long as we're moving somewhere. Finnbar trots along, on the lookout,
and Oscar divides his time between the search for the perfect stick,
and flushing the occasional pheasant. When one explodes from a
covert with a muted thunder of wings, he races along underneath
yelping hysterically. I smile, imagining that he is crying 'Shoot!
come to the end of the path, which is barred by an old iron stock
gate, held in place as most of them are by a length of binder twine.
I undo the knot and let the dogs through, for it is lambing season and
most of the sheep are off the fields; even so I carefully tie the
gate closed again after us- essential country etiquette. The way
forward runs along the side of a high ridge, and the footing is
treacherous because of the frost. The dogs, of course, being four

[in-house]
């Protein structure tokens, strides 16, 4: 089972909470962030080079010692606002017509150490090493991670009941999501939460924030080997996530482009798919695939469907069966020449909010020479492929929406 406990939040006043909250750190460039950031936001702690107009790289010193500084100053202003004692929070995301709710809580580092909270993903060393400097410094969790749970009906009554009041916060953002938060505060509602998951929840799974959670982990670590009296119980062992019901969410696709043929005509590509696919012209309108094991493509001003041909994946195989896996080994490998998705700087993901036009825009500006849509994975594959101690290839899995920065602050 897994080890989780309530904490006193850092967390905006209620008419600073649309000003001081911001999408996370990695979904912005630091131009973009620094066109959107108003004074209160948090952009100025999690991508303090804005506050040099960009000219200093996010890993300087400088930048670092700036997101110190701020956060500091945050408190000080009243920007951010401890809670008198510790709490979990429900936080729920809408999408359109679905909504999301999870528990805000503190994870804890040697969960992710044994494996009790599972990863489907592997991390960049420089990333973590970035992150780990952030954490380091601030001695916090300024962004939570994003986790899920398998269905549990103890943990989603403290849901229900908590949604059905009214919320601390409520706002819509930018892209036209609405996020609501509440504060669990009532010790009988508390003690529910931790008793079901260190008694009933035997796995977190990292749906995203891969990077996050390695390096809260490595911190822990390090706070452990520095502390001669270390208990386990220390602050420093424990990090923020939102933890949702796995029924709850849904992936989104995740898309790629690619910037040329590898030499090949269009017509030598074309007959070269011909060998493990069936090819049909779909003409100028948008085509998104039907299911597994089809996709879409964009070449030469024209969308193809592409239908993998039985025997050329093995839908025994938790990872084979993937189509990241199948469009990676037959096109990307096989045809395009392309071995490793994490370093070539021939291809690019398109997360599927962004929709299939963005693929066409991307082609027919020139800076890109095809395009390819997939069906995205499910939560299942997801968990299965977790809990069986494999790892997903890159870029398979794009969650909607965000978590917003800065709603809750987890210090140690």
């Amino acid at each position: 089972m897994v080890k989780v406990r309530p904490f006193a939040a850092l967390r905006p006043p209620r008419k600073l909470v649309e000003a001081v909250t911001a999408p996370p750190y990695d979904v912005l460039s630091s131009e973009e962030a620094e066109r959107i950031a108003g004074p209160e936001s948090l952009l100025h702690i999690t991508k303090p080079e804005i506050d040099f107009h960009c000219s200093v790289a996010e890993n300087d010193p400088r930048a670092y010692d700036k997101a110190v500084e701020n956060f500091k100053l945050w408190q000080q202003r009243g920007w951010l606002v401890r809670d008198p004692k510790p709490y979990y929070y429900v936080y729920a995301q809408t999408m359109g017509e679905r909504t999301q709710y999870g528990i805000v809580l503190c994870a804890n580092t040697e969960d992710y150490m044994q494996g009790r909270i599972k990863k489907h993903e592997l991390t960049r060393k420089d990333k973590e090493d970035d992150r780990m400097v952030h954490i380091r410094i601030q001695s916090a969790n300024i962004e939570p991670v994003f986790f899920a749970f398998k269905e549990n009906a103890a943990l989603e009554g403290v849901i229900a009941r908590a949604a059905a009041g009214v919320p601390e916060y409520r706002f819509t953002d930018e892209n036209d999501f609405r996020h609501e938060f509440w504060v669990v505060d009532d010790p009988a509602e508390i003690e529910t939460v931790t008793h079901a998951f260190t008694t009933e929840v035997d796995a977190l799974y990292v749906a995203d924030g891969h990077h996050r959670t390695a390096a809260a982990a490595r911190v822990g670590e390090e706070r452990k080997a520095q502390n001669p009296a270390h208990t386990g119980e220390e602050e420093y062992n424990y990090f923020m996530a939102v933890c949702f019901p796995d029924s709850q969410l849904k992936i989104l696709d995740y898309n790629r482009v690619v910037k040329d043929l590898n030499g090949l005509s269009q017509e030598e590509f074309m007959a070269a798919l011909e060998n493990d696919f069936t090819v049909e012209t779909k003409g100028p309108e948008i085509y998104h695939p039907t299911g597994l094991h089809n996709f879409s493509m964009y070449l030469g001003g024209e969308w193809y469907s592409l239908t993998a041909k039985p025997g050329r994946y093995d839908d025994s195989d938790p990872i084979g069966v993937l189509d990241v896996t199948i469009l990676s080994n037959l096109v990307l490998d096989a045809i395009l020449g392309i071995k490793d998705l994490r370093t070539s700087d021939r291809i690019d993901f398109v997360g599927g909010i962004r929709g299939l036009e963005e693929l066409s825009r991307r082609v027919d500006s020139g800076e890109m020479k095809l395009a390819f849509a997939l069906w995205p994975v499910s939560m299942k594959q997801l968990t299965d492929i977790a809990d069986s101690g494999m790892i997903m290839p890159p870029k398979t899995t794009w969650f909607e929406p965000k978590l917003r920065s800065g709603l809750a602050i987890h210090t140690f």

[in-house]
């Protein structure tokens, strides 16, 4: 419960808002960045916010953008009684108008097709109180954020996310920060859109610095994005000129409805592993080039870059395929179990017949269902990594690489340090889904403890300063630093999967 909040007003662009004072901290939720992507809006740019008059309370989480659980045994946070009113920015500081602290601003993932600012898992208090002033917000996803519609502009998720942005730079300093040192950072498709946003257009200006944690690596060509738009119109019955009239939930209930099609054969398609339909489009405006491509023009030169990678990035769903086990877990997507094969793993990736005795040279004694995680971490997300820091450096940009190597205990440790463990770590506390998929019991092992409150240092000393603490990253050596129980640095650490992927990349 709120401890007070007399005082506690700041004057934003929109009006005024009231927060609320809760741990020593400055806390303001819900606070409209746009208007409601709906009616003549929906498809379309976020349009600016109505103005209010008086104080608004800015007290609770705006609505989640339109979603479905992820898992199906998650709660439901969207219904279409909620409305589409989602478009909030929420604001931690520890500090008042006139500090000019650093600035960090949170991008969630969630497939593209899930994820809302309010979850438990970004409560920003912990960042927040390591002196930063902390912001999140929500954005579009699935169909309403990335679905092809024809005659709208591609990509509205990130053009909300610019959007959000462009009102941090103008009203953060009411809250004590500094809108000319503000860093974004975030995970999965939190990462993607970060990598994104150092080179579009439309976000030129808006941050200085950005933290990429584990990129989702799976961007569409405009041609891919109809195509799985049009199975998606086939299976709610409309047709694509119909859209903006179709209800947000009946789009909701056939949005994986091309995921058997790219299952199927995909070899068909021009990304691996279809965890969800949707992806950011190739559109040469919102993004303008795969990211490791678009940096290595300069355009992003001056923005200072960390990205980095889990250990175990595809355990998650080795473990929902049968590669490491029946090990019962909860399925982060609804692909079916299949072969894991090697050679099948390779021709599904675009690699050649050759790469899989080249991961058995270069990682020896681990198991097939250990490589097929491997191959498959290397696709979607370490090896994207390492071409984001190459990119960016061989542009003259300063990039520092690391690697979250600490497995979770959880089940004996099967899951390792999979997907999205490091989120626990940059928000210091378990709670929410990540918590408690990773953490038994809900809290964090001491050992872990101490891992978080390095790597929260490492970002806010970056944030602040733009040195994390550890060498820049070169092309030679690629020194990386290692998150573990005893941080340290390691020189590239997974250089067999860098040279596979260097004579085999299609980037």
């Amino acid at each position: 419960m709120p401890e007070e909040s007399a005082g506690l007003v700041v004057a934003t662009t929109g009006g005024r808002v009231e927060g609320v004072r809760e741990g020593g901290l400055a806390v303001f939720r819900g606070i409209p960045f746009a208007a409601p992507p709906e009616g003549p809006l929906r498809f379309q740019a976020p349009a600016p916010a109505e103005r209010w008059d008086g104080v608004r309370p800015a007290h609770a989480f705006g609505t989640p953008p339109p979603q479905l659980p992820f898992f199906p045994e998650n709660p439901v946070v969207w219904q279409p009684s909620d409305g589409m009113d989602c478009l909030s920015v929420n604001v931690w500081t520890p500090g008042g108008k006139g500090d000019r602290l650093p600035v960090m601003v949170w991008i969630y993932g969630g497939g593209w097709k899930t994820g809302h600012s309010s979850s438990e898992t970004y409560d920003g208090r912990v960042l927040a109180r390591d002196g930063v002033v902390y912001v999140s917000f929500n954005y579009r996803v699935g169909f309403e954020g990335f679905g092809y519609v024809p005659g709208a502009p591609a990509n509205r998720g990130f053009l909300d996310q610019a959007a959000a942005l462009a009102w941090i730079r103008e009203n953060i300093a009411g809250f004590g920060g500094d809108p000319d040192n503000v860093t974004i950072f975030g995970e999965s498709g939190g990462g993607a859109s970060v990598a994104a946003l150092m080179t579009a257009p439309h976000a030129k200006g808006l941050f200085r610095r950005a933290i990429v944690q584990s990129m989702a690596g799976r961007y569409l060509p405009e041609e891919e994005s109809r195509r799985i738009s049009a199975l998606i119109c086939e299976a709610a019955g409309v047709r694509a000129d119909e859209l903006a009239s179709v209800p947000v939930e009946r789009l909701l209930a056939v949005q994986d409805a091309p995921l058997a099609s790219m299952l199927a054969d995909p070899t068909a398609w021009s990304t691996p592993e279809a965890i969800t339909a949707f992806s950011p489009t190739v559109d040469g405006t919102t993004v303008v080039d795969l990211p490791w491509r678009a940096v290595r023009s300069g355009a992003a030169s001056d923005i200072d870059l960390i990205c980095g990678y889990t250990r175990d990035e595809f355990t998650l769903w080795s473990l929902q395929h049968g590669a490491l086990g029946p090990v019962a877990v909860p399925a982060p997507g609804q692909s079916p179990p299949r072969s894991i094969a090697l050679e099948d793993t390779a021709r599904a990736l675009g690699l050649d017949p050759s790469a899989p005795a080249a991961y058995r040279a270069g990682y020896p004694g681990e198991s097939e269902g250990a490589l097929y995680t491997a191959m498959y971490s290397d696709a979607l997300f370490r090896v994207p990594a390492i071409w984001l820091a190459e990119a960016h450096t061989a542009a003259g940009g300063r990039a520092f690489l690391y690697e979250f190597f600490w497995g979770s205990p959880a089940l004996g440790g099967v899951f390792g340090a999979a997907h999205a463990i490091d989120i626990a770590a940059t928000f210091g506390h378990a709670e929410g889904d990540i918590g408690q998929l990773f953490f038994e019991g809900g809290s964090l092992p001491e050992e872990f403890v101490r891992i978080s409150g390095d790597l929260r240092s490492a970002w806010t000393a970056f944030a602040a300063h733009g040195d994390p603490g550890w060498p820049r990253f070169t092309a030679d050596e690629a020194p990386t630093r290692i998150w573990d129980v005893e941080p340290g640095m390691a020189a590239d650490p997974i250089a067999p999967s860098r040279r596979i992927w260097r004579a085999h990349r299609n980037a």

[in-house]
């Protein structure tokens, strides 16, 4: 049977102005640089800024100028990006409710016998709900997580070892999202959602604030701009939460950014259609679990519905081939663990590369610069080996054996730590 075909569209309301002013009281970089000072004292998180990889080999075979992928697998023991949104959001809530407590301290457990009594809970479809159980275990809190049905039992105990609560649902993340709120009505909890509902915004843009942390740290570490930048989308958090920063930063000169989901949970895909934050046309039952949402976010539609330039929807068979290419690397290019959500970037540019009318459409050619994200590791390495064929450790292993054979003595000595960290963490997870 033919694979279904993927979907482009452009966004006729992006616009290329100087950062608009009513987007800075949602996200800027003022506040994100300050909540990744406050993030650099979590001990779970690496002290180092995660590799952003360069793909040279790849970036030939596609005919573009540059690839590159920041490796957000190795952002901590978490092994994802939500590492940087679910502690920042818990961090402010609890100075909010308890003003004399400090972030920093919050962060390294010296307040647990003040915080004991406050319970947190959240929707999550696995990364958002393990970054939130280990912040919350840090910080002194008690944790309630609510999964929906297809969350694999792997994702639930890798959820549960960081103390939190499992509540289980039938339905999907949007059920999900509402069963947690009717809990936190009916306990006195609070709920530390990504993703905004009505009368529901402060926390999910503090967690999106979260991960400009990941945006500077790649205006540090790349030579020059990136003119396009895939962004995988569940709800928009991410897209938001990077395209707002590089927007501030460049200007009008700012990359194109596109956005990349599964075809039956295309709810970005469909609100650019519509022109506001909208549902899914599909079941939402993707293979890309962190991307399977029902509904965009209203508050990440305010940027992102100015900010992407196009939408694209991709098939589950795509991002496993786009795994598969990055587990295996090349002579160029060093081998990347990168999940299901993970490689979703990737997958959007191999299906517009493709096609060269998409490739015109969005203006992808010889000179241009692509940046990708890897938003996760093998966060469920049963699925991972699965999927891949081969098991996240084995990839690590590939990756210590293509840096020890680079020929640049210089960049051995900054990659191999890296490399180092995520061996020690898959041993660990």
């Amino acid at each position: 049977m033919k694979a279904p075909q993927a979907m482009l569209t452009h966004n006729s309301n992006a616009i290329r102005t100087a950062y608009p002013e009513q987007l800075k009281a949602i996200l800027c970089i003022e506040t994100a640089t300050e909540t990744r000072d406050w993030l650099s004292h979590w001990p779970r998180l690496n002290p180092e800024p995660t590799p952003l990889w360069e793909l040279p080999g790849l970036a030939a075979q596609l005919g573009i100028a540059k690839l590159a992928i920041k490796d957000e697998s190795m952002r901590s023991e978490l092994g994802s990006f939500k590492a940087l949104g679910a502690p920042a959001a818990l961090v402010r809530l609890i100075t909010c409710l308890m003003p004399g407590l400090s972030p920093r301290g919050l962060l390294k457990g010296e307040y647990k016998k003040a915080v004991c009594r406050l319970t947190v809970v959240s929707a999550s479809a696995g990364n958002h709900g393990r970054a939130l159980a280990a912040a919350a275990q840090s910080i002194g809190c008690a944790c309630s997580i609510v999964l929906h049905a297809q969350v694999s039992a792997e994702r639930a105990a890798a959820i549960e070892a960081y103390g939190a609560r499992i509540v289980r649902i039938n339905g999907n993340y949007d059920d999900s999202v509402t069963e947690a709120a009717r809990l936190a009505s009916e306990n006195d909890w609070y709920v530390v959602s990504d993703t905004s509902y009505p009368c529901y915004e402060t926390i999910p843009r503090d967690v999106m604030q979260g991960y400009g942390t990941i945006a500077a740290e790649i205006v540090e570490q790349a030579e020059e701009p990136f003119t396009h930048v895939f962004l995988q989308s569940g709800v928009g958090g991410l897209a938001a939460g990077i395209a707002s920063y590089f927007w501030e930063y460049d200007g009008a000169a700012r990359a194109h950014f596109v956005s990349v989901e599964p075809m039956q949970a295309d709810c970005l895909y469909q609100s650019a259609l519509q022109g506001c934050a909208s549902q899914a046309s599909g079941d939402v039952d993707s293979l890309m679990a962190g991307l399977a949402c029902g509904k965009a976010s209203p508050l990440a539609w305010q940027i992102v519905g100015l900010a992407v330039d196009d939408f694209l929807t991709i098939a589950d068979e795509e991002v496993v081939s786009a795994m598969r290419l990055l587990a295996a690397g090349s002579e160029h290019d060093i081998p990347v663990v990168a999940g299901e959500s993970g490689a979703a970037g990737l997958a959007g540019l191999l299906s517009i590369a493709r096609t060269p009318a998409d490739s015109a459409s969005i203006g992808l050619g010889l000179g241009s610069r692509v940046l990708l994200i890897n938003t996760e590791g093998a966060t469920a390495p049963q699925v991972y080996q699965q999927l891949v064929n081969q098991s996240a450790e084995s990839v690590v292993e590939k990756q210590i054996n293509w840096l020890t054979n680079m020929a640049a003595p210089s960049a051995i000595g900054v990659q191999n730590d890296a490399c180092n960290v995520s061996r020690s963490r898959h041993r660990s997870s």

footed and considerably younger, make nothing of the steep grade, but
I have to go slowly, anchoring myself with my stick and watching
where I put my feet. Far below I can see the neat cluster of
rectangular farm buildings and hear the grumble of a tractor, but
otherwise it is silent.
reach the other side without much mishap, and run up against another
seven bar gate. Oscar scoots underneath like a greased eel, but
motioning Finnbar to do the same gets me a puzzled frown and a look
that clearly says I ought to know by now that such antics are beneath
him. With a sigh I begin to pick at yet another binder twine
descendant of the Gordian knot.
the other side is a track that must be very old. It's graded as wide
as a single line highway, and very steep with what must once have
been a packed base of shingle. Now it is rutted by the run off from
many active springs, and at one point becomes a sheer stretch of ice
that I have to traverse by skirting the verge. Once long ago there
was a large quarry at the summit, and somehow I believe they brought